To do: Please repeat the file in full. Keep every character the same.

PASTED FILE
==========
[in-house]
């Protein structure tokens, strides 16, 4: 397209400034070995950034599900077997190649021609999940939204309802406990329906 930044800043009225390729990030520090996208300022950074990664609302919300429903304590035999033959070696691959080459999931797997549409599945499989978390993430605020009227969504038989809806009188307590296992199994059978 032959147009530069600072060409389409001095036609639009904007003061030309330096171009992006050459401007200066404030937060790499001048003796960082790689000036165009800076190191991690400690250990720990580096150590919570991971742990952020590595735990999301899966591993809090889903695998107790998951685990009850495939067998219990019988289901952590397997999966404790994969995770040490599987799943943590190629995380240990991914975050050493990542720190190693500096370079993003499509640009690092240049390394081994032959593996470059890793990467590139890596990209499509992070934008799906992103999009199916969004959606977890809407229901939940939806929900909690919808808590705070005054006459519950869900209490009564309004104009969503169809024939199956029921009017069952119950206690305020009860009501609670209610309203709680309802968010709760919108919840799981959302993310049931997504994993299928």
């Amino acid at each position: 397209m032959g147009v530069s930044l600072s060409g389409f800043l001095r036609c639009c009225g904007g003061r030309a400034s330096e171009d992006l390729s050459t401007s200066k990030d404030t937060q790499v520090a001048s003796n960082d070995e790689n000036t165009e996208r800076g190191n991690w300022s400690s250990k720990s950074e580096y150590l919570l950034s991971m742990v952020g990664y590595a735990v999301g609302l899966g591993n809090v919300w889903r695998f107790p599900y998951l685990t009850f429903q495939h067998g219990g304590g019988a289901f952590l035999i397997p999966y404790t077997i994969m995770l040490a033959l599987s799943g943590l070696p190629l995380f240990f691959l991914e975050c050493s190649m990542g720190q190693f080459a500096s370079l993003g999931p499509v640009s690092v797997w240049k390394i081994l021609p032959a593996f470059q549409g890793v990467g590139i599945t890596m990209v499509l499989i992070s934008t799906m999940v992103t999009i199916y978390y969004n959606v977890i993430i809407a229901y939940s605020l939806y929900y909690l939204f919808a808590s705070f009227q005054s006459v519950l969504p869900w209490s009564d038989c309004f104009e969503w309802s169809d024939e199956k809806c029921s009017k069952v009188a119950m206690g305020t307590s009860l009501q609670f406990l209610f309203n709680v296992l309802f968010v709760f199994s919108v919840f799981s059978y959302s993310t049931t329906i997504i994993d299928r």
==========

[in-house]
């Protein structure tokens, strides 16, 4: 397209400034070995950034599900077997190649021609999940939204309802406990329906 930044800043009225390729990030520090996208300022950074990664609302919300429903304590035999033959070696691959080459999931797997549409599945499989978390993430605020009227969504038989809806009188307590296992199994059978 032959147009530069600072060409389409001095036609639009904007003061030309330096171009992006050459401007200066404030937060790499001048003796960082790689000036165009800076190191991690400690250990720990580096150590919570991971742990952020590595735990999301899966591993809090889903695998107790998951685990009850495939067998219990019988289901952590397997999966404790994969995770040490599987799943943590190629995380240990991914975050050493990542720190190693500096370079993003499509640009690092240049390394081994032959593996470059890793990467590139890596990209499509992070934008799906992103999009199916969004959606977890809407229901939940939806929900909690919808808590705070005054006459519950869900209490009564309004104009969503169809024939199956029921009017069952119950206690305020009860009501609670209610309203709680309802968010709760919108919840799981959302993310049931997504994993299928």
């Amino acid at each position: 397209m032959g147009v530069s930044l600072s060409g389409f800043l001095r036609c639009c009225g904007g003061r030309a400034s330096e171009d992006l390729s050459t401007s200066k990030d404030t937060q790499v520090a001048s003796n960082d070995e790689n000036t165009e996208r800076g190191n991690w300022s400690s250990k720990s950074e580096y150590l919570l950034s991971m742990v952020g990664y590595a735990v999301g609302l899966g591993n809090v919300w889903r695998f107790p599900y998951l685990t009850f429903q495939h067998g219990g304590g019988a289901f952590l035999i397997p999966y404790t077997i994969m995770l040490a033959l599987s799943g943590l070696p190629l995380f240990f691959l991914e975050c050493s190649m990542g720190q190693f080459a500096s370079l993003g999931p499509v640009s690092v797997w240049k390394i081994l021609p032959a593996f470059q549409g890793v990467g590139i599945t890596m990209v499509l499989i992070s934008t799906m999940v992103t999009i199916y978390y969004n959606v977890i993430i809407a229901y939940s605020l939806y929900y909690l939204f919808a808590s705070f009227q005054s006459v519950l969504p869900w209490s009564d038989c309004f104009e969503w309802s169809d024939e199956k809806c029921s009017k069952v009188a119950m206690g305020t307590s009860l009501q609670f406990l209610f309203n709680v296992l309802f968010v709760f199994s919108v919840f799981s059978y959302s993310t049931t329906i997504i994993d299928r």